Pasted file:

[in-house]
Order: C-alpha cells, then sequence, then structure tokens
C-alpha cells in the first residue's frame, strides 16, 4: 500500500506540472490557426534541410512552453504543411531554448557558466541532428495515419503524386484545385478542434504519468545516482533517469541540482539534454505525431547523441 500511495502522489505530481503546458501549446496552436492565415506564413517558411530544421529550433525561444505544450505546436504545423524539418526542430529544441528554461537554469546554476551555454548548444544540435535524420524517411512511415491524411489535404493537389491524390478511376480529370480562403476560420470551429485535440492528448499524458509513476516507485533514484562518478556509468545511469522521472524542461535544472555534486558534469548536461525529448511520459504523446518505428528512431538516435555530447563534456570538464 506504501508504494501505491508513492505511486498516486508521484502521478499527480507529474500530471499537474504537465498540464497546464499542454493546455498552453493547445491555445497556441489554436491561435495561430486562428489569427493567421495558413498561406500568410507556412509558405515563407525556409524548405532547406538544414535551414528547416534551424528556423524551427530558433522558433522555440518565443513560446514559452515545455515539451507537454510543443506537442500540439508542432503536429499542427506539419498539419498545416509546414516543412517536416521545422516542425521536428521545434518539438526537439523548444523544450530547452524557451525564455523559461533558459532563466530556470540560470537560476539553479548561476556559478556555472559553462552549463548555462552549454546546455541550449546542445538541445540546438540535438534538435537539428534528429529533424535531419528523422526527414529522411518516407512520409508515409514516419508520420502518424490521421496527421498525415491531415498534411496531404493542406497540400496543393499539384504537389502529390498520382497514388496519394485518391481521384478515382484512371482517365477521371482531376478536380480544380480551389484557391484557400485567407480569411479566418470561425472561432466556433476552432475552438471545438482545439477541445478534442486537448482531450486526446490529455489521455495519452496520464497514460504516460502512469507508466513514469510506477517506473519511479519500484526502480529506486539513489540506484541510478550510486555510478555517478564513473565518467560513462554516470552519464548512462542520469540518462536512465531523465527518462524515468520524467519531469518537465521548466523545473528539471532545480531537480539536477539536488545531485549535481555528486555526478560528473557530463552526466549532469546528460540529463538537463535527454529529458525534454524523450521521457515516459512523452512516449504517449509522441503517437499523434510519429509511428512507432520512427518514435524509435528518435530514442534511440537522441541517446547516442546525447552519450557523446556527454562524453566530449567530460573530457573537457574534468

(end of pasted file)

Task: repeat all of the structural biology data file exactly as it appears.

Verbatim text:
[in-house]
Order: C-alpha cells, then sequence, then structure tokens
C-alpha cells in the first residue's frame, strides 16, 4: 500500500506540472490557426534541410512552453504543411531554448557558466541532428495515419503524386484545385478542434504519468545516482533517469541540482539534454505525431547523441 500511495502522489505530481503546458501549446496552436492565415506564413517558411530544421529550433525561444505544450505546436504545423524539418526542430529544441528554461537554469546554476551555454548548444544540435535524420524517411512511415491524411489535404493537389491524390478511376480529370480562403476560420470551429485535440492528448499524458509513476516507485533514484562518478556509468545511469522521472524542461535544472555534486558534469548536461525529448511520459504523446518505428528512431538516435555530447563534456570538464 506504501508504494501505491508513492505511486498516486508521484502521478499527480507529474500530471499537474504537465498540464497546464499542454493546455498552453493547445491555445497556441489554436491561435495561430486562428489569427493567421495558413498561406500568410507556412509558405515563407525556409524548405532547406538544414535551414528547416534551424528556423524551427530558433522558433522555440518565443513560446514559452515545455515539451507537454510543443506537442500540439508542432503536429499542427506539419498539419498545416509546414516543412517536416521545422516542425521536428521545434518539438526537439523548444523544450530547452524557451525564455523559461533558459532563466530556470540560470537560476539553479548561476556559478556555472559553462552549463548555462552549454546546455541550449546542445538541445540546438540535438534538435537539428534528429529533424535531419528523422526527414529522411518516407512520409508515409514516419508520420502518424490521421496527421498525415491531415498534411496531404493542406497540400496543393499539384504537389502529390498520382497514388496519394485518391481521384478515382484512371482517365477521371482531376478536380480544380480551389484557391484557400485567407480569411479566418470561425472561432466556433476552432475552438471545438482545439477541445478534442486537448482531450486526446490529455489521455495519452496520464497514460504516460502512469507508466513514469510506477517506473519511479519500484526502480529506486539513489540506484541510478550510486555510478555517478564513473565518467560513462554516470552519464548512462542520469540518462536512465531523465527518462524515468520524467519531469518537465521548466523545473528539471532545480531537480539536477539536488545531485549535481555528486555526478560528473557530463552526466549532469546528460540529463538537463535527454529529458525534454524523450521521457515516459512523452512516449504517449509522441503517437499523434510519429509511428512507432520512427518514435524509435528518435530514442534511440537522441541517446547516442546525447552519450557523446556527454562524453566530449567530460573530457573537457574534468